Transfusion of blood components containing ABO-incompatible plasma does not lead to higher mortality in civilian trauma patients

Seheult JN, Dunbar NM, Hess JR, et al. (on behalf of the Biomedical Excellence for Safer Transfusion [BEST] collaborative) Transfusion. 2020;1–12.

Reviewed by Mary Berg, MD

The authors conducted a retrospective study, gathering information from nine level I trauma centers regarding trauma patients who required emergency transfusion.  They separated them into categories, depending on whether or not they received incompatible plasma.  The trauma centers provided information regarding the nature of the trauma (blunt force versus penetrating), amount of blood & components infused, patient demographics, and patient outcomes.  The amount of plasma infused per product was standardized, with the following values assigned: 40 mLs per RBC unit, 342 mLs per whole blood unit, 234 mLs per plasma unit, 68 mLs per whole blood derived platelet, 239 mLs per apheresis platelet, and 23 mLs per cryoprecipitate unit.  For example, if a non-group O patient received a unit of low-titer O whole blood (LTOWB), they were listed as receiving 342 mLs of incompatible plasma; if a group B patient received a unit of A liquid plasma and an O RBC unit, they would be recorded as having received 234 + 40 = 274 mLs of incompatible plasma.  Most patients who received incompatible plasma also received compatible plasma.   The median amount of incompatible plasma infused was 342 mLs.  Comparisons were made between the patients who only received compatible plasma and those who received incompatible plasma; the incompatible plasma was further divided into those who got less than or equal to 342 mLs and those who got more than 342 mLs.

The statistical analysis showed that the patients who received only compatible plasma had similar demographics to the patients who received incompatible plasma.  There was no statistical significance in their injury severity scores or in their mortality at 6 hours, 24 hours, or 30 days.  As would be expected, group O patients were only represented in the compatible plasma transfusion patients so there was a difference in ABO types between the two categories of patients.

When comparing the compatible plasma patients only to those who received more than 342 mLs of incompatible plasma, differences were seen in that the >342 mL incompatible plasma group received more transfusions overall (e.g. 71% received platelets, compared to 53.5% of compatible plasma patients who received platelets). For the >342 mL incompatible patients, 36.1% received > 10 RBC and/or LTOWB units in 24 hours and had higher injury severity scores, compared to 19.5% of the compatible plasma patients who also had lower injury severity scores.  With that background, it might not be surprising that mortality in the >342 mL incompatible plasma patients was higher than that of the compatible plasma patients (7.5% versus 4.5% at 6 hours, 14.2% versus 9.0 % at 24 hours, and 28.0% versus 19.6% at 30 days).  No comparison was made between the patients who received >342 mLs of only compatible plasma and those who received > 342 mLs of incompatible plasma.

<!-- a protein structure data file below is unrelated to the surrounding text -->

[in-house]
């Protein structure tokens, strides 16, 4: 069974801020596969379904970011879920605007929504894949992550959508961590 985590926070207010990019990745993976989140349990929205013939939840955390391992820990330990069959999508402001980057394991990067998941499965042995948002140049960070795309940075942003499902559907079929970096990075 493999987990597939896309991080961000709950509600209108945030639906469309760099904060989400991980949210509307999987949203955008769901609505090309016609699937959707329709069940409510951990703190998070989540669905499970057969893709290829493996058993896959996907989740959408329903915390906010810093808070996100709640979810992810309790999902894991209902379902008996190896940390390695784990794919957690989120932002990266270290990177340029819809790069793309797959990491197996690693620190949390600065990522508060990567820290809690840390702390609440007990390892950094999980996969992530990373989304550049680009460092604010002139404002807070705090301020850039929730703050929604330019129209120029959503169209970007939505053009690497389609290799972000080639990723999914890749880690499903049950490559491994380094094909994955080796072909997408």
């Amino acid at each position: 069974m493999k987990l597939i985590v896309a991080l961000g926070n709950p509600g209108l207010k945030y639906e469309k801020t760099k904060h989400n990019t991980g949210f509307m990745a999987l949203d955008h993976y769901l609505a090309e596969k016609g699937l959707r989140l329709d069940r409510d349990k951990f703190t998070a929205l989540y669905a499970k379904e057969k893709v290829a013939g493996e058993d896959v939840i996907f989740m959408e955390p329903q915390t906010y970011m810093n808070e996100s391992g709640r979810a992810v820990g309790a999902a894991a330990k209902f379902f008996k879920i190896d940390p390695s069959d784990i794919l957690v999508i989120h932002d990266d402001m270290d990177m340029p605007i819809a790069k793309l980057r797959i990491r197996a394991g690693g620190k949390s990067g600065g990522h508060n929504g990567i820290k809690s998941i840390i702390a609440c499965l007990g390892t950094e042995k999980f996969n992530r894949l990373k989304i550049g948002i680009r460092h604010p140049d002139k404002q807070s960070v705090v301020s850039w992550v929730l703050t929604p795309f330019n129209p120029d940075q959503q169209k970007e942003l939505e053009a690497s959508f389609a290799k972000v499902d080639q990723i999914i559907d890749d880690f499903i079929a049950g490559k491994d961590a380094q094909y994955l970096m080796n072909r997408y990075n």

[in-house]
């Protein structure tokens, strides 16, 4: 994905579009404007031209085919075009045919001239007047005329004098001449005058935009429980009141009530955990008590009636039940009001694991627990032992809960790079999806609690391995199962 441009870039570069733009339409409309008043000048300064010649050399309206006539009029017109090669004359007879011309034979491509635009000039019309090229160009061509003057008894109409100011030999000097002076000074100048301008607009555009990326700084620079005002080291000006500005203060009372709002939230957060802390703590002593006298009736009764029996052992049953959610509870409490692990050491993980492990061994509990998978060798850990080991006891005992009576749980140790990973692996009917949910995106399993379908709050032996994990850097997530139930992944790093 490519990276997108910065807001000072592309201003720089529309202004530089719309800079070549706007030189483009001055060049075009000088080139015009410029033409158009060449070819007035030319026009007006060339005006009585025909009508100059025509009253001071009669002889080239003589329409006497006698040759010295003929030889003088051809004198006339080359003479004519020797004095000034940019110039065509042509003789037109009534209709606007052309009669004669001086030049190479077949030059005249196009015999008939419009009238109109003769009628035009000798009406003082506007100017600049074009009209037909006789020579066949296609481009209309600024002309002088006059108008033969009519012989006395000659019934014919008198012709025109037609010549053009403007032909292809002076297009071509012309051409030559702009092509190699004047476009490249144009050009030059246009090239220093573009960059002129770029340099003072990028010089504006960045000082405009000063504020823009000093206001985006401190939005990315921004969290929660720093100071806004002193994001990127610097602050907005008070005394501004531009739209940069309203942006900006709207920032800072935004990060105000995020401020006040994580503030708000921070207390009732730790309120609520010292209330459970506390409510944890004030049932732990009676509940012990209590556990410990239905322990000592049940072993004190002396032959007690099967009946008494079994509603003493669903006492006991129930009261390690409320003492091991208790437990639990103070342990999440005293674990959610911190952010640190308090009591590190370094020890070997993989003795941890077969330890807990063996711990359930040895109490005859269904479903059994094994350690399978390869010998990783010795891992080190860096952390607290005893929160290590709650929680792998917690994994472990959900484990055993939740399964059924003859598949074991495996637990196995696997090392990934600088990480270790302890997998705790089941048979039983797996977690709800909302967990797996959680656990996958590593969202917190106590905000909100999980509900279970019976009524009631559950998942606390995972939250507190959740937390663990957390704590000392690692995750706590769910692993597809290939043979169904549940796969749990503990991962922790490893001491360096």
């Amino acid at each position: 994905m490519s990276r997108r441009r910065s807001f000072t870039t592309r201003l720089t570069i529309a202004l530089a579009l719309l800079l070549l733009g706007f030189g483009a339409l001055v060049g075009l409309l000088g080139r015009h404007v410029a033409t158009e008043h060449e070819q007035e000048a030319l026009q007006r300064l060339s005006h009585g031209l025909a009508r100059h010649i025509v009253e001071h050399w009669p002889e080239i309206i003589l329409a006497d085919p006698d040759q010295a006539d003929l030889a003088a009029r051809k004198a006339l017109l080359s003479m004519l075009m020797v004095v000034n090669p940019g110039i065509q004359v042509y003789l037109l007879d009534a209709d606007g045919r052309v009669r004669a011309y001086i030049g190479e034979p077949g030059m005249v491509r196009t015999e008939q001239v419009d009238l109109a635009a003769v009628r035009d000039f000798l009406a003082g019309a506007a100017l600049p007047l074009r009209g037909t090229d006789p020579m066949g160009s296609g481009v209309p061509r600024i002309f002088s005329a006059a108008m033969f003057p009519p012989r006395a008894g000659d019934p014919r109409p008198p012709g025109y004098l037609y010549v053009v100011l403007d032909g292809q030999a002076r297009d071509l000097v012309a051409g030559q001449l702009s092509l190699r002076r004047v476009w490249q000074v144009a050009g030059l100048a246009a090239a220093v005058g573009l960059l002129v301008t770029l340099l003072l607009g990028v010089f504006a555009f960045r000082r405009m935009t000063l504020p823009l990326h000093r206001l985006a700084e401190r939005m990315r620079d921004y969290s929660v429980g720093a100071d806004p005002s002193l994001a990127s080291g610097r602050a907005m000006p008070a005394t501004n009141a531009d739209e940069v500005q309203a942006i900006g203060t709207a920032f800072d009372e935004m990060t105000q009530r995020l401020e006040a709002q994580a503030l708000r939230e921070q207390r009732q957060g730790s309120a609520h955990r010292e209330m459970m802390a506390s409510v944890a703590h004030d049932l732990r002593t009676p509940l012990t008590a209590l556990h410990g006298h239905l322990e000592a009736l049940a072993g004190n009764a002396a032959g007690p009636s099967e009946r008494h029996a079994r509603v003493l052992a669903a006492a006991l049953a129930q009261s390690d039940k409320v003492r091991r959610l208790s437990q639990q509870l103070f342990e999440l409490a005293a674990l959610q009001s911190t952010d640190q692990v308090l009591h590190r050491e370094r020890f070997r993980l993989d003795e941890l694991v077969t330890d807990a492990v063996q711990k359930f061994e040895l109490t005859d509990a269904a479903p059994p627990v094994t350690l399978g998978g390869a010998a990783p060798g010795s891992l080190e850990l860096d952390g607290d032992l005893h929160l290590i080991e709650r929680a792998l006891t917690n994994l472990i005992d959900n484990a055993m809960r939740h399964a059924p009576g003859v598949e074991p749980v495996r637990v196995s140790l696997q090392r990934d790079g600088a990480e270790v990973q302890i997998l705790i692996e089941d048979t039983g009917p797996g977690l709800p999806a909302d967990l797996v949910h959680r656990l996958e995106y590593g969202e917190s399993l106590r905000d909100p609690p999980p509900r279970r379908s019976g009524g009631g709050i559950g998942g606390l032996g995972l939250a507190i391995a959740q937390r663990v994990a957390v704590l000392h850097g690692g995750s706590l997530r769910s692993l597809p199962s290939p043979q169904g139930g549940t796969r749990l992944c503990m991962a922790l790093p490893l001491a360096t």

The authors point out several reasons as to why patients who received higher amounts of incompatible plasma might have done worse than those received only compatible plasma.  It might have been that patients received more incompatible plasma because they received more plasma overall, due to higher injury severity scores.  Laboratory parameters were not included with the patient data, so coagulopathy or degree of anemia could not be assessed, but might have played a role.  Bearing in mind that data was collected from nine sites, differences in practices might have affected how patients were transfused & thus how much incompatible plasma they received.  As an example, only three sites reported giving LTOWB, with one site giving it to 3 patients and another site giving it to 172 patients.  Differences such as this could have contributed to the amount of incompatible plasma given especially if, for example, LTOWB was only given to the most severely injured patients.

The authors emphasized that no difference in mortality was noted between the compatible and incompatible plasma patients when all patients where considered.  They also emphasized the need for additional studies to investigate whether giving higher volumes of incompatible plasma might be clinically significant.

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